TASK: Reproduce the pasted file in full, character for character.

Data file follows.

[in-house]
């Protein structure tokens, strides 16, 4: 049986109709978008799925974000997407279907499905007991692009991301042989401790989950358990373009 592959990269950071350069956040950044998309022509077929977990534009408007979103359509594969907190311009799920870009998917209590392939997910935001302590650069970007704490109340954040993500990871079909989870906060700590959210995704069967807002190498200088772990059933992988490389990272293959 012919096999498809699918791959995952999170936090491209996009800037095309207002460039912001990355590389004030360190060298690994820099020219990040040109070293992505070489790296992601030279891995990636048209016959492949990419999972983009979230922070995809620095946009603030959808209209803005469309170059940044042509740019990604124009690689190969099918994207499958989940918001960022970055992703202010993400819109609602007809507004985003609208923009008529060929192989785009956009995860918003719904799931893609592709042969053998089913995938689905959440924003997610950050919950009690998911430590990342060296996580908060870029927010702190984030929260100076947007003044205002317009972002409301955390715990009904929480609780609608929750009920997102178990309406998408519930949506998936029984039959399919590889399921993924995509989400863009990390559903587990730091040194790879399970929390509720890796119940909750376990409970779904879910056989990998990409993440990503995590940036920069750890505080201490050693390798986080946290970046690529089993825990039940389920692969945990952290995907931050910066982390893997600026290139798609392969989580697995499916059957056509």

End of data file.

[in-house]
């Protein structure tokens, strides 16, 4: 049986109709978008799925974000997407279907499905007991692009991301042989401790989950358990373009 592959990269950071350069956040950044998309022509077929977990534009408007979103359509594969907190311009799920870009998917209590392939997910935001302590650069970007704490109340954040993500990871079909989870906060700590959210995704069967807002190498200088772990059933992988490389990272293959 012919096999498809699918791959995952999170936090491209996009800037095309207002460039912001990355590389004030360190060298690994820099020219990040040109070293992505070489790296992601030279891995990636048209016959492949990419999972983009979230922070995809620095946009603030959808209209803005469309170059940044042509740019990604124009690689190969099918994207499958989940918001960022970055992703202010993400819109609602007809507004985003609208923009008529060929192989785009956009995860918003719904799931893609592709042969053998089913995938689905959440924003997610950050919950009690998911430590990342060296996580908060870029927010702190984030929260100076947007003044205002317009972002409301955390715990009904929480609780609608929750009920997102178990309406998408519930949506998936029984039959399919590889399921993924995509989400863009990390559903587990730091040194790879399970929390509720890796119940909750376990409970779904879910056989990998990409993440990503995590940036920069750890505080201490050693390798986080946290970046690529089993825990039940389920692969945990952290995907931050910066982390893997600026290139798609392969989580697995499916059957056509």